Kevin Durant issued trade requests to the Brooklyn Nets because he didn’t approve of how his teammates responded to adversity last season and because he wasn’t convinced the organization was upholding a championship standard.
Durant said he became concerned in the months following his decision to sign a four-year, $198 million extension in August 2021. Expecting to continue chasing championships with Kyrie Irving and James Harden, Durant instead endured a nightmare campaign hampered by injuries, Irving’s extended absence because of New York City’s vaccine mandate and Harden’s midseason trade to the Philadelphia 76ers.
“I’m getting older,” said Durant, who will turn 34 this week. “I want to be in a place that’s stable and trying to build a championship culture. I had some doubts about that. I voiced them to Joe, and we moved forward from there.”
Durant’s frustration grew when he missed six weeks from mid-January to early March with a knee injury. During his absence, Brooklyn went 5-16, including an 11-game losing streak, and Harden missed multiple games under mysterious circumstances before he was traded. Durant concluded that the team “skipped some steps” in its work habits.
“I wanted everybody to be held accountable for their habits as a basketball player every day,” Durant said. “I think a lot of stuff was getting swept under the rug because we’re injured or this guy is not around or just the circumstances. I thought we could have fought through that a little more and focused on the guys who were here a little bit more. When I went out with the injury, we lost  in a row. I’m like, ‘We shouldn’t be losing some of these games that we lost, regardless of who is on the floor.’ ”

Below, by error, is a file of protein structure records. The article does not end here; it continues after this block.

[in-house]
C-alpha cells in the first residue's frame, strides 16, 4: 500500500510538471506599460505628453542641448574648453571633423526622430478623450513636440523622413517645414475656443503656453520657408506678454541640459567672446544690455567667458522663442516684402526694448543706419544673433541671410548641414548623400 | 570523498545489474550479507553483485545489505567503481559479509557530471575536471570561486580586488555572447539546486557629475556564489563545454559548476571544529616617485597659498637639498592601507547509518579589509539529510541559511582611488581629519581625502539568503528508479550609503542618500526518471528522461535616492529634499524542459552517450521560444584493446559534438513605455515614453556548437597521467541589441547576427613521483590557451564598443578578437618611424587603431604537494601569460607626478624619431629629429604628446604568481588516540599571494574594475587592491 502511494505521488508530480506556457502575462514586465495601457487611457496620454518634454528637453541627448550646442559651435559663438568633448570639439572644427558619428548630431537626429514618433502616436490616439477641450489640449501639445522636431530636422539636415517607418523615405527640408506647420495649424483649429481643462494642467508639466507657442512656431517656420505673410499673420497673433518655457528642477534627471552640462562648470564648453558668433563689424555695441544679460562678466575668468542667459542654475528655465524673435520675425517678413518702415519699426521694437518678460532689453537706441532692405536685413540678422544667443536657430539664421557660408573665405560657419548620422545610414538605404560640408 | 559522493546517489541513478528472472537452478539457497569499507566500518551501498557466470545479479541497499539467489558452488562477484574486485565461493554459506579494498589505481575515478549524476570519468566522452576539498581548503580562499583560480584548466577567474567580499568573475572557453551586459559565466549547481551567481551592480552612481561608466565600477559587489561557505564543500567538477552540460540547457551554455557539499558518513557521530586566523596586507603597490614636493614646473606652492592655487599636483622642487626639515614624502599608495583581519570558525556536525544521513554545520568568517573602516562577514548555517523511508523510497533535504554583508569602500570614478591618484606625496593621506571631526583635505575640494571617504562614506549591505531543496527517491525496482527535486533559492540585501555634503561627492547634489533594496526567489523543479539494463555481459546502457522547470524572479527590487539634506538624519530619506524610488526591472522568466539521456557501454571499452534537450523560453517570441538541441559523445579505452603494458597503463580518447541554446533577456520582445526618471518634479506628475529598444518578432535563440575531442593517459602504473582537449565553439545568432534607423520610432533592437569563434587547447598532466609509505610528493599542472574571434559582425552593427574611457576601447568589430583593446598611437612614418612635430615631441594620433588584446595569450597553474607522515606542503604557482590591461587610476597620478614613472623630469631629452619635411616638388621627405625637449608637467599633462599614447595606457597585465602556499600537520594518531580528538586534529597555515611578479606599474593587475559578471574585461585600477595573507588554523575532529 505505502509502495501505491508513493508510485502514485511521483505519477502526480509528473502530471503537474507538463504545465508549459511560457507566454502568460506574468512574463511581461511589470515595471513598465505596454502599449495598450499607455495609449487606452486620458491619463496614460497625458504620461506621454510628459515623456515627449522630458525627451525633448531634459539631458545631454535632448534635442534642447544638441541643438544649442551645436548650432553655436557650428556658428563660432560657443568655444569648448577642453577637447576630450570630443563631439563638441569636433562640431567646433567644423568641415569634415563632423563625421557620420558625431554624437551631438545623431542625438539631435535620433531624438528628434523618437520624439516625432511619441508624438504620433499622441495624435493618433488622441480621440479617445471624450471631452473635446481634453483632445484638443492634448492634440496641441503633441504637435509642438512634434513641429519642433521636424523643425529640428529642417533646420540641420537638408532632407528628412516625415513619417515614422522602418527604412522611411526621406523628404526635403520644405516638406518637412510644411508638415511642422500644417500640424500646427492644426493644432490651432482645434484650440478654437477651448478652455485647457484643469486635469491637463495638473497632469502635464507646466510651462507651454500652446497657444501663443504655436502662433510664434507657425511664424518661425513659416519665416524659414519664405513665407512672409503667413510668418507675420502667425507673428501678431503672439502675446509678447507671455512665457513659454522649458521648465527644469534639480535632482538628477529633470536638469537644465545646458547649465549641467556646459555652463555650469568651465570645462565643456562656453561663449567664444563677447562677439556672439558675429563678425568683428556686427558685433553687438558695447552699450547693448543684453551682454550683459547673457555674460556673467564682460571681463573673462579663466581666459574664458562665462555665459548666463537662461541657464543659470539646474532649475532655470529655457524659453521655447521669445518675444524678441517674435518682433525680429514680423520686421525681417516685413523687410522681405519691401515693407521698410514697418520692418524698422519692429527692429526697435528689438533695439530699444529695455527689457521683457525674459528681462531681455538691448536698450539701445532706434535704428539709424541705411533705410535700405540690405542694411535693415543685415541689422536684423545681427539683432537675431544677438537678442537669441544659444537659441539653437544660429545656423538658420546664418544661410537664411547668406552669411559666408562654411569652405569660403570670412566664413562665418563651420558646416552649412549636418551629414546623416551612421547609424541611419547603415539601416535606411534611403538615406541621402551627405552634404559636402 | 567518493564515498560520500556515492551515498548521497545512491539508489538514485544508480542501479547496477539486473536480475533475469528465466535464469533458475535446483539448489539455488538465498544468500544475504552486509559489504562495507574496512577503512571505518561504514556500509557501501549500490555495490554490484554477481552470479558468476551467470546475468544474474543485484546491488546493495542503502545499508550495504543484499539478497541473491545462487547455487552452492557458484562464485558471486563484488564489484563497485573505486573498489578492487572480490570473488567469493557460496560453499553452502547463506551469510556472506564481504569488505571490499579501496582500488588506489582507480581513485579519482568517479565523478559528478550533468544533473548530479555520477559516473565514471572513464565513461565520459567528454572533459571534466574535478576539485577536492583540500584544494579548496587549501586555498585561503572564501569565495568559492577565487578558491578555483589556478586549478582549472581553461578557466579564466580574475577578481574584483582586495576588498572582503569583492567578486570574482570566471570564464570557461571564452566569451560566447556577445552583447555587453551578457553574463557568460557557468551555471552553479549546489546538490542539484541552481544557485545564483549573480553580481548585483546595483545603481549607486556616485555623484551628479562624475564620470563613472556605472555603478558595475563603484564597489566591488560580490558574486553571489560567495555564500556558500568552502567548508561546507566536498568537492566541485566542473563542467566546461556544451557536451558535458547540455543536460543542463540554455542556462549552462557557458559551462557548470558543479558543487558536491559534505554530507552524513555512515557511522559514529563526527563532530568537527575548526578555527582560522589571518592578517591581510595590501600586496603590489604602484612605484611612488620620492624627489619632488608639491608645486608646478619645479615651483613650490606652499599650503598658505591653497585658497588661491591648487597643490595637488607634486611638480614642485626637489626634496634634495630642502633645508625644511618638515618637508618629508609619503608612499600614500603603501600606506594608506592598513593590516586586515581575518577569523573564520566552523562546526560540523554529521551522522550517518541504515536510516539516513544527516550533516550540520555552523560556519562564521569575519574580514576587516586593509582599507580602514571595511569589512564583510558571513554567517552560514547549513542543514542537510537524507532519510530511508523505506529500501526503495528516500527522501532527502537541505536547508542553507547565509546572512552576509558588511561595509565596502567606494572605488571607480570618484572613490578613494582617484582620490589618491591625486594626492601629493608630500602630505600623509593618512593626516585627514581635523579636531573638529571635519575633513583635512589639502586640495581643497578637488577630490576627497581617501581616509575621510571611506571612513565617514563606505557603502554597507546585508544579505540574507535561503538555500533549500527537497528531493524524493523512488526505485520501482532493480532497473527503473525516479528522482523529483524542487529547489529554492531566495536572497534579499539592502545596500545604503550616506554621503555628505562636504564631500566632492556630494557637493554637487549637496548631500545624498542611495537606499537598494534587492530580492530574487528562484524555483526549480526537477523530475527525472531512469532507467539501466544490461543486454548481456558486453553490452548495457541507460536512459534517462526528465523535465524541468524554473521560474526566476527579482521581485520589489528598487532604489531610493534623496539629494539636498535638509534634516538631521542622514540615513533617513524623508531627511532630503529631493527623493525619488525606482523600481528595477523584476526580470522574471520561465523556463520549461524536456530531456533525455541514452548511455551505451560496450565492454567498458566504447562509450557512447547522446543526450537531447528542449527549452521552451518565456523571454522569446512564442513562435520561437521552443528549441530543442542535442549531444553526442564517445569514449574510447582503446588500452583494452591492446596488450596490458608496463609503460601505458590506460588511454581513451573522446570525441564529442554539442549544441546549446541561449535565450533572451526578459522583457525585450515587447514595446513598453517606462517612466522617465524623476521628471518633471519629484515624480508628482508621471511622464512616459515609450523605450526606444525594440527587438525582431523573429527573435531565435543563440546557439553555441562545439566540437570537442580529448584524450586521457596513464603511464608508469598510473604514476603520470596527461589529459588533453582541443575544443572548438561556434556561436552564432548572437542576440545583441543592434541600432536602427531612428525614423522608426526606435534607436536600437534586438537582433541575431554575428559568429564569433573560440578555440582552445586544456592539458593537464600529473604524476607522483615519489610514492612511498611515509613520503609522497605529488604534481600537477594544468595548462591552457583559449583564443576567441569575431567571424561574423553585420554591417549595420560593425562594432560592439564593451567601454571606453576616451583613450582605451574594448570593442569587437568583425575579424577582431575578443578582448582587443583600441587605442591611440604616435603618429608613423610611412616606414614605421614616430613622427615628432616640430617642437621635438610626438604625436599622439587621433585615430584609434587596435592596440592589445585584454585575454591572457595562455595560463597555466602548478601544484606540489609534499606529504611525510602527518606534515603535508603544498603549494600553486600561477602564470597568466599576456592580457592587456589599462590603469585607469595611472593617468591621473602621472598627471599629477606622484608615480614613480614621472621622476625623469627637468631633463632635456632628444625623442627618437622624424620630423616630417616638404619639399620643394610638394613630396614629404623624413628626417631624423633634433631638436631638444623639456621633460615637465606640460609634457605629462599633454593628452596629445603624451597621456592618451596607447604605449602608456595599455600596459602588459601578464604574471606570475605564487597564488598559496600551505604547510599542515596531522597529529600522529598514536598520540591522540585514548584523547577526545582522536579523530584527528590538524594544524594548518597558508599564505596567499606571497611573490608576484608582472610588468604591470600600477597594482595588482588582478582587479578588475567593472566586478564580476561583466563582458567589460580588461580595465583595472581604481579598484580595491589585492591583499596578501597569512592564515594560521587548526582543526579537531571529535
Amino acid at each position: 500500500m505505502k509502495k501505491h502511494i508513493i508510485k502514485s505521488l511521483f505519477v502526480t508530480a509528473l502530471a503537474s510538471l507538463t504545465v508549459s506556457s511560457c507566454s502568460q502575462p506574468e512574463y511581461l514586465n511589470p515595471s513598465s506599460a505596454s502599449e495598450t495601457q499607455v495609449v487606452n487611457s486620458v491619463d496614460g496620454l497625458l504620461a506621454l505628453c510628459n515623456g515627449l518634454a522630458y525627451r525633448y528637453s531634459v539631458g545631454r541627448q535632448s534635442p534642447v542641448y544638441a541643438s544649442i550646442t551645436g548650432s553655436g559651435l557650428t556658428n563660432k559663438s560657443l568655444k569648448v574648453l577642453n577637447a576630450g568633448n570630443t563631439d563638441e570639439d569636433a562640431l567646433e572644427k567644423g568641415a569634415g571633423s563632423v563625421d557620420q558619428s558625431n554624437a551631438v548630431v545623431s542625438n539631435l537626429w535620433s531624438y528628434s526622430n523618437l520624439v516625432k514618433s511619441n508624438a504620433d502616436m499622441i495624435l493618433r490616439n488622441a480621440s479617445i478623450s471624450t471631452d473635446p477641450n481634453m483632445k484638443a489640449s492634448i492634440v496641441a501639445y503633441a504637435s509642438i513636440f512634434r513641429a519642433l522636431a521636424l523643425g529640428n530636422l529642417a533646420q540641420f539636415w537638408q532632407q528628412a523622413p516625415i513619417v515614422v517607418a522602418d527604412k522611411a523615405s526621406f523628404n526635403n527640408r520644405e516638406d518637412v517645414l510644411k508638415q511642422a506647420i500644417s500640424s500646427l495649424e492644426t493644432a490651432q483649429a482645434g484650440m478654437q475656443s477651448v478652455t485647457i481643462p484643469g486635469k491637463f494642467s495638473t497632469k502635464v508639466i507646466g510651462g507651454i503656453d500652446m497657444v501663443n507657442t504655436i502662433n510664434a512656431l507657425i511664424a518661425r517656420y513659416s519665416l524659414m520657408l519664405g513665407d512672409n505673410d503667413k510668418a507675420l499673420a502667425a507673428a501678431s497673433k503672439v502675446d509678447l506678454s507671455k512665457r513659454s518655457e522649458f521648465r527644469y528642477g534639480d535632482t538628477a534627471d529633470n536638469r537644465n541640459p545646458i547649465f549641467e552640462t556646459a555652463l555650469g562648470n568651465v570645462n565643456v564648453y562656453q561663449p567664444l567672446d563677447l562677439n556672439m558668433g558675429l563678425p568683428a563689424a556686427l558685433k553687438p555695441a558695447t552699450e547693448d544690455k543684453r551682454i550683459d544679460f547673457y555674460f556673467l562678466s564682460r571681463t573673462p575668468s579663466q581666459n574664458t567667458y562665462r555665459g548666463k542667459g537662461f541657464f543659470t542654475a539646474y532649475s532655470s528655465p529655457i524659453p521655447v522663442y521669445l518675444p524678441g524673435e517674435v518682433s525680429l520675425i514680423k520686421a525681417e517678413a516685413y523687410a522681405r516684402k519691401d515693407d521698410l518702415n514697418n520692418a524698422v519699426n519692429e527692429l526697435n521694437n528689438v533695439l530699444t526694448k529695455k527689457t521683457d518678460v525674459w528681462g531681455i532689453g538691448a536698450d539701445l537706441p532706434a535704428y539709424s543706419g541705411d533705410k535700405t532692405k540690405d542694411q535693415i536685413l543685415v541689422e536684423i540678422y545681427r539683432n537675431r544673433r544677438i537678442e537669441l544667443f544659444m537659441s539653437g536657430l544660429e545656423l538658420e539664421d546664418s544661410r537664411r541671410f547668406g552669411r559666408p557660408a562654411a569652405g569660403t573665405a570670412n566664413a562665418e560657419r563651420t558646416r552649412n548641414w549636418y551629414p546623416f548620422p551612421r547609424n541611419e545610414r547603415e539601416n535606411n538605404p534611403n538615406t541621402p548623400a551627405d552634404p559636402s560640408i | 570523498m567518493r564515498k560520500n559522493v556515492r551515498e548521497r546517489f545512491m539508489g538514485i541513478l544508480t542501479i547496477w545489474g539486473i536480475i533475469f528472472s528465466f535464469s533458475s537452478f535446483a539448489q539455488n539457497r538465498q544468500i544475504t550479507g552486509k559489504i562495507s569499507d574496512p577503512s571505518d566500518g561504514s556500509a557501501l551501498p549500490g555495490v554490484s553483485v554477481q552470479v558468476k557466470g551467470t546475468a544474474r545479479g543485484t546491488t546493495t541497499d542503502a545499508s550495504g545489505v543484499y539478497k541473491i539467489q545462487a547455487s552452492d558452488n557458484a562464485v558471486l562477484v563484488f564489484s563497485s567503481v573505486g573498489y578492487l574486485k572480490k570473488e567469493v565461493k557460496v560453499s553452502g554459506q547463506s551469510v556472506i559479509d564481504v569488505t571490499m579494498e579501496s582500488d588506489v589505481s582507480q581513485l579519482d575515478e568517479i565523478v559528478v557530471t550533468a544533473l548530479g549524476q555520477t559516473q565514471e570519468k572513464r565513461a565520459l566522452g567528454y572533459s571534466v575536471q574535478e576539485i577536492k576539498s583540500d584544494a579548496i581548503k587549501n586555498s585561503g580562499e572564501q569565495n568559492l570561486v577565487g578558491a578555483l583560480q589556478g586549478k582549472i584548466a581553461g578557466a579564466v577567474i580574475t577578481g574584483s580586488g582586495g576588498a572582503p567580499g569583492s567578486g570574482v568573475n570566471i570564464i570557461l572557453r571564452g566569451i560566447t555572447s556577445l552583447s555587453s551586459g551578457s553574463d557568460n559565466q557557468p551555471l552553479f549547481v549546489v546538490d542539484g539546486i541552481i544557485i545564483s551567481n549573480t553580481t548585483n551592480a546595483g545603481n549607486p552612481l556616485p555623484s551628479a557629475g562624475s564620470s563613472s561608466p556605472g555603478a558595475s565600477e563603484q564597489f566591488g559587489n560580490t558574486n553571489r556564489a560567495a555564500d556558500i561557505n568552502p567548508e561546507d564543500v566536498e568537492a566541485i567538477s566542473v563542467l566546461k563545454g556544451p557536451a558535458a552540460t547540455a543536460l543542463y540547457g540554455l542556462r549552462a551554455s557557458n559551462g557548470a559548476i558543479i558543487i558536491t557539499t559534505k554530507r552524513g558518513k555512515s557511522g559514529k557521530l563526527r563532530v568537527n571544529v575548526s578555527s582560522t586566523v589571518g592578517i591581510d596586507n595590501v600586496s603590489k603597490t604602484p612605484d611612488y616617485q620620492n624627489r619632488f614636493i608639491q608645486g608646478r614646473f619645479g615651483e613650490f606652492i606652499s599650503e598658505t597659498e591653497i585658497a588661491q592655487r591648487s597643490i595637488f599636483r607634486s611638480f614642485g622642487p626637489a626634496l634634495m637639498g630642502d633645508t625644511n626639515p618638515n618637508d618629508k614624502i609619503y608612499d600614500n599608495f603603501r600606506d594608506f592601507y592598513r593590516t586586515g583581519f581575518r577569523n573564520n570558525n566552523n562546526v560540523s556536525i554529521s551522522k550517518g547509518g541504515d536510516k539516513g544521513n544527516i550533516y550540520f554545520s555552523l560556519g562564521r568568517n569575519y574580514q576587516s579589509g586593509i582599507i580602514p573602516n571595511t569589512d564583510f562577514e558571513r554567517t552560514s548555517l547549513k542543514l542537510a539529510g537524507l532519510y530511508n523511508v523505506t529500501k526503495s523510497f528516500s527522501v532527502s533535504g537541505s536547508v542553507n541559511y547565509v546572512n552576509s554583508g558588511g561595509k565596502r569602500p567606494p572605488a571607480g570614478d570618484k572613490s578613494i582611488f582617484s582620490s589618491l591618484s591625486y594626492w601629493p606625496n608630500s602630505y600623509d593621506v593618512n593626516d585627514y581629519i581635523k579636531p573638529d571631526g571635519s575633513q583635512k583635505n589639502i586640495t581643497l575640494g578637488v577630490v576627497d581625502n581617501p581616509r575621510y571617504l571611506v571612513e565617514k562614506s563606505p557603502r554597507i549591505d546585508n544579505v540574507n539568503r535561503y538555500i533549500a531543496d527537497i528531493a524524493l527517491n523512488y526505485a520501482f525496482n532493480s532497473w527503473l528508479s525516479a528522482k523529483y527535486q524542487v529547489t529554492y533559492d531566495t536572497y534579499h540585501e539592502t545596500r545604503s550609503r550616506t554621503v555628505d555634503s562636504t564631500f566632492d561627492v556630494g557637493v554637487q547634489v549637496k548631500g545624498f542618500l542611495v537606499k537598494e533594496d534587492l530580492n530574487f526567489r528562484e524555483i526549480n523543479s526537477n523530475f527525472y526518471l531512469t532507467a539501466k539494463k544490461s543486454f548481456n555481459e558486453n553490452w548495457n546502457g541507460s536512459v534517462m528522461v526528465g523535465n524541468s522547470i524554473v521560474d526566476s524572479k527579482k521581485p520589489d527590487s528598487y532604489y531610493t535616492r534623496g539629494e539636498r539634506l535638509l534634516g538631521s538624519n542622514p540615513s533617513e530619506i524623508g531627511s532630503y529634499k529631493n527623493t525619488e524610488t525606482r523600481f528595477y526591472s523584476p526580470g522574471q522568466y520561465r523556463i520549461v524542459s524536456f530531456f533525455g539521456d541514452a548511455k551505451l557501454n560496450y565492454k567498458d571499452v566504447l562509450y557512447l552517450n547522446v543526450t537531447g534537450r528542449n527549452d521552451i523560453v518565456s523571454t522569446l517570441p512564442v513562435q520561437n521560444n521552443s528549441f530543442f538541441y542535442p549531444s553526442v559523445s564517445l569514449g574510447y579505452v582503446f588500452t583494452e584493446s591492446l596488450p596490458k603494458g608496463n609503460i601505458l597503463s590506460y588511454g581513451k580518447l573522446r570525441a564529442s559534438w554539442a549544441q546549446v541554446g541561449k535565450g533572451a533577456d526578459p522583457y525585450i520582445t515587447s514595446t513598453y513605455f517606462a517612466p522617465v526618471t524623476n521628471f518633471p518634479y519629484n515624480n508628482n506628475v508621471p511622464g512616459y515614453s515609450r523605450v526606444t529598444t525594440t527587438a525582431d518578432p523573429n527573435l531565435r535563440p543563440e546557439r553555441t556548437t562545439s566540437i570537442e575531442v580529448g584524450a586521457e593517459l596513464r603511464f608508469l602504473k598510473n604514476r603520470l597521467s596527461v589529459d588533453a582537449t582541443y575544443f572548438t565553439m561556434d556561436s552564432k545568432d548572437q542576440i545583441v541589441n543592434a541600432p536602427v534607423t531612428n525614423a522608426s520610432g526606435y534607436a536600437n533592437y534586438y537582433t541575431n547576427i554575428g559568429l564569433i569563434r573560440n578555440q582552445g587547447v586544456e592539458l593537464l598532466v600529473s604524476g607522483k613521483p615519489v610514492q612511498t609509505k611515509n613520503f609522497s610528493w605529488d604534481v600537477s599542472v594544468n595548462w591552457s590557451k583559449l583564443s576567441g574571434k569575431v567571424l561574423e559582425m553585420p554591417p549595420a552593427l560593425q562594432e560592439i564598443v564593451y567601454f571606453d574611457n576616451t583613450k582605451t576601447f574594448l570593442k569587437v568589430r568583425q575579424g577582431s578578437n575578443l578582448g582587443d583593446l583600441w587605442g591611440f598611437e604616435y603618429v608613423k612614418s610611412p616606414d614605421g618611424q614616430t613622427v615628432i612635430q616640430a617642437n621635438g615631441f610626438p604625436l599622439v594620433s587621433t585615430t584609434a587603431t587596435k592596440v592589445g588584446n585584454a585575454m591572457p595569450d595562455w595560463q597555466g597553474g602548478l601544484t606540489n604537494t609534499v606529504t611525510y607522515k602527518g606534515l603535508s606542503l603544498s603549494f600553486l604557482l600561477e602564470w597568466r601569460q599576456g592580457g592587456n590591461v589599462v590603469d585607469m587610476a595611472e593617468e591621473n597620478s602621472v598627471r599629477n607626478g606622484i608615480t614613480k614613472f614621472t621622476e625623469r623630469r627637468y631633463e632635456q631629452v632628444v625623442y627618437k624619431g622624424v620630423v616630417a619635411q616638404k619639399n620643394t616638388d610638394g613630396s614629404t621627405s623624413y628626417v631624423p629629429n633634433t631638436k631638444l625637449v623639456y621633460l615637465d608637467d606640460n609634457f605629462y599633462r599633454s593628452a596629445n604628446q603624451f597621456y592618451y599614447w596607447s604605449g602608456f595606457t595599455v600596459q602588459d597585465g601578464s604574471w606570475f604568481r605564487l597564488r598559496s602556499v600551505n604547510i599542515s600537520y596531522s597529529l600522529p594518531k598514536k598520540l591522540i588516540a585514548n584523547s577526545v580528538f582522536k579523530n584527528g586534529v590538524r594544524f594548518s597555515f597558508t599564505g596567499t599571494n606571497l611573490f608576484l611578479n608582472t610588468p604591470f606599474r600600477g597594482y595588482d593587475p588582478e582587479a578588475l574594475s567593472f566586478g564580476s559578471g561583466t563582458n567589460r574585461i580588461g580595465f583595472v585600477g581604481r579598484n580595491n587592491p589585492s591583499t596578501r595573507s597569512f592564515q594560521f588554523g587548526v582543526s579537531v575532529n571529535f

Durant noted that the Golden State Warriors kept winning despite Stephen Curry’s late-season foot injury and the Dallas Mavericks didn’t quit when Luka Doncic suffered a calf injury right before the playoffs. The Warriors went on to win the NBA title once Curry returned, and Doncic led the Mavericks to the Western Conference finals for the first time since 2011.
“I felt like we could have fought through a lot of the stuff that held us back,” Durant said. “Championship teams do that. ... I felt like we had enough talent to do that, and that’s what rose some doubt up in my mind. When adversity hit, can we keep pushing through it? I’ve been on some championship teams and teams right on the brink of winning the championship, and they did those things. I want to be a part of a group that did that.”
With the Nets in the midst of a playoff push, Durant said, he decided to focus on playing rather than airing his grievances. The Nets were promptly swept by the Boston Celtics in the first round, raising questions about the futures of Durant, Irving and Coach Steve Nash.
Irving said Monday that he had “felt embarrassed leaving the court” at the end of the season, and Durant didn’t wait long, issuing his first trade request to Tsai when free agency opened. Reports indicated that Durant made another trade request later in the summer and that he asked Nets ownership to replace Marks and Nash. Ultimately, Tsai stood by his general manager and coach, Brooklyn didn’t receive any trade offers for Durant that it deemed suitable, and Durant rescinded his requests in late August.